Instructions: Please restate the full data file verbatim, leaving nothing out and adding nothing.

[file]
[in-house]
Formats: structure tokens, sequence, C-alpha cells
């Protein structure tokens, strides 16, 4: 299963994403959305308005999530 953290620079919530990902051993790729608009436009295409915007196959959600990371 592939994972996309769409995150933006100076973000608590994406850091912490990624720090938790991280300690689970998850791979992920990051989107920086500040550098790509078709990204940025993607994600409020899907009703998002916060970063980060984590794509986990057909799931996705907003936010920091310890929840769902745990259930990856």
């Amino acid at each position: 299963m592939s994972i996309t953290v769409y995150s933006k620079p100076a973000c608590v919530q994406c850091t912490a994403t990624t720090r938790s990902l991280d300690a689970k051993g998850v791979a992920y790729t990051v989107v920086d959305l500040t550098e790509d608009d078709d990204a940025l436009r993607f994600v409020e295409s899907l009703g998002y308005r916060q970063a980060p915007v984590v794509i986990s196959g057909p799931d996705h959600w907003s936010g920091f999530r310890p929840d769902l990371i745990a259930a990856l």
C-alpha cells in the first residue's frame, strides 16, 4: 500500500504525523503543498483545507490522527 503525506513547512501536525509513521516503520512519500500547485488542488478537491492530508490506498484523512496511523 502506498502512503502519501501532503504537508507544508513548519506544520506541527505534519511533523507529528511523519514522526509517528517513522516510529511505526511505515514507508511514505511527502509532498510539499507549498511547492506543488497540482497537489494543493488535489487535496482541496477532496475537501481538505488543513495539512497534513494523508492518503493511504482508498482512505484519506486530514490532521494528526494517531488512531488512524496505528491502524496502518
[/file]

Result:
[in-house]
Formats: structure tokens, sequence, C-alpha cells
């Protein structure tokens, strides 16, 4: 299963994403959305308005999530 953290620079919530990902051993790729608009436009295409915007196959959600990371 592939994972996309769409995150933006100076973000608590994406850091912490990624720090938790991280300690689970998850791979992920990051989107920086500040550098790509078709990204940025993607994600409020899907009703998002916060970063980060984590794509986990057909799931996705907003936010920091310890929840769902745990259930990856």
């Amino acid at each position: 299963m592939s994972i996309t953290v769409y995150s933006k620079p100076a973000c608590v919530q994406c850091t912490a994403t990624t720090r938790s990902l991280d300690a689970k051993g998850v791979a992920y790729t990051v989107v920086d959305l500040t550098e790509d608009d078709d990204a940025l436009r993607f994600v409020e295409s899907l009703g998002y308005r916060q970063a980060p915007v984590v794509i986990s196959g057909p799931d996705h959600w907003s936010g920091f999530r310890p929840d769902l990371i745990a259930a990856l």
C-alpha cells in the first residue's frame, strides 16, 4: 500500500504525523503543498483545507490522527 503525506513547512501536525509513521516503520512519500500547485488542488478537491492530508490506498484523512496511523 502506498502512503502519501501532503504537508507544508513548519506544520506541527505534519511533523507529528511523519514522526509517528517513522516510529511505526511505515514507508511514505511527502509532498510539499507549498511547492506543488497540482497537489494543493488535489487535496482541496477532496475537501481538505488543513495539512497534513494523508492518503493511504482508498482512505484519506486530514490532521494528526494517531488512531488512524496505528491502524496502518